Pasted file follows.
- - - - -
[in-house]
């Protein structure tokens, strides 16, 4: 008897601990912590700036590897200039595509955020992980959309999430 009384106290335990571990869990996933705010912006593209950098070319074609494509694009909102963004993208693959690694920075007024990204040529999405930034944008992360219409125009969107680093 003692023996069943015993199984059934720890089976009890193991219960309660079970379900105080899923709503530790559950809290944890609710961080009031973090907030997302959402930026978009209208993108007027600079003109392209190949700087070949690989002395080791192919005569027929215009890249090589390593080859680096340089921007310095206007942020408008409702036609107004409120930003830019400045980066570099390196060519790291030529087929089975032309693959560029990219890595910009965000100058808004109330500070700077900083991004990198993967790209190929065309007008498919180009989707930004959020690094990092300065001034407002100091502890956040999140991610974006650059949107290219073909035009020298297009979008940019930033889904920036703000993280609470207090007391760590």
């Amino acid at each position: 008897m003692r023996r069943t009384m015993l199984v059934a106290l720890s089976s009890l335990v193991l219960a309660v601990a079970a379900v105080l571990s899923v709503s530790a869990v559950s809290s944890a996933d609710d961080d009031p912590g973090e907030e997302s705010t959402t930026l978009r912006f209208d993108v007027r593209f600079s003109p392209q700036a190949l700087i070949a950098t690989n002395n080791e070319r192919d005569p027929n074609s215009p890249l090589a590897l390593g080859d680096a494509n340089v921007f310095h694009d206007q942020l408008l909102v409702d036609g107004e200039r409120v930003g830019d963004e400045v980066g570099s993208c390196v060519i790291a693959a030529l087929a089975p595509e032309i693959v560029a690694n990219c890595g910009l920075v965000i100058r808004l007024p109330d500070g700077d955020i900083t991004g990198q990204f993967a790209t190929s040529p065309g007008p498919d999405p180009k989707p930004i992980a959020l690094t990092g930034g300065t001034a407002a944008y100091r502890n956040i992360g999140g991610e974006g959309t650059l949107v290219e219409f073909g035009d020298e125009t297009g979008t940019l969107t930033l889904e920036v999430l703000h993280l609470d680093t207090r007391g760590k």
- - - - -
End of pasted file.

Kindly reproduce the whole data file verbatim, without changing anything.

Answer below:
[in-house]
């Protein structure tokens, strides 16, 4: 008897601990912590700036590897200039595509955020992980959309999430 009384106290335990571990869990996933705010912006593209950098070319074609494509694009909102963004993208693959690694920075007024990204040529999405930034944008992360219409125009969107680093 003692023996069943015993199984059934720890089976009890193991219960309660079970379900105080899923709503530790559950809290944890609710961080009031973090907030997302959402930026978009209208993108007027600079003109392209190949700087070949690989002395080791192919005569027929215009890249090589390593080859680096340089921007310095206007942020408008409702036609107004409120930003830019400045980066570099390196060519790291030529087929089975032309693959560029990219890595910009965000100058808004109330500070700077900083991004990198993967790209190929065309007008498919180009989707930004959020690094990092300065001034407002100091502890956040999140991610974006650059949107290219073909035009020298297009979008940019930033889904920036703000993280609470207090007391760590």
């Amino acid at each position: 008897m003692r023996r069943t009384m015993l199984v059934a106290l720890s089976s009890l335990v193991l219960a309660v601990a079970a379900v105080l571990s899923v709503s530790a869990v559950s809290s944890a996933d609710d961080d009031p912590g973090e907030e997302s705010t959402t930026l978009r912006f209208d993108v007027r593209f600079s003109p392209q700036a190949l700087i070949a950098t690989n002395n080791e070319r192919d005569p027929n074609s215009p890249l090589a590897l390593g080859d680096a494509n340089v921007f310095h694009d206007q942020l408008l909102v409702d036609g107004e200039r409120v930003g830019d963004e400045v980066g570099s993208c390196v060519i790291a693959a030529l087929a089975p595509e032309i693959v560029a690694n990219c890595g910009l920075v965000i100058r808004l007024p109330d500070g700077d955020i900083t991004g990198q990204f993967a790209t190929s040529p065309g007008p498919d999405p180009k989707p930004i992980a959020l690094t990092g930034g300065t001034a407002a944008y100091r502890n956040i992360g999140g991610e974006g959309t650059l949107v290219e219409f073909g035009d020298e125009t297009g979008t940019l969107t930033l889904e920036v999430l703000h993280l609470d680093t207090r007391g760590k």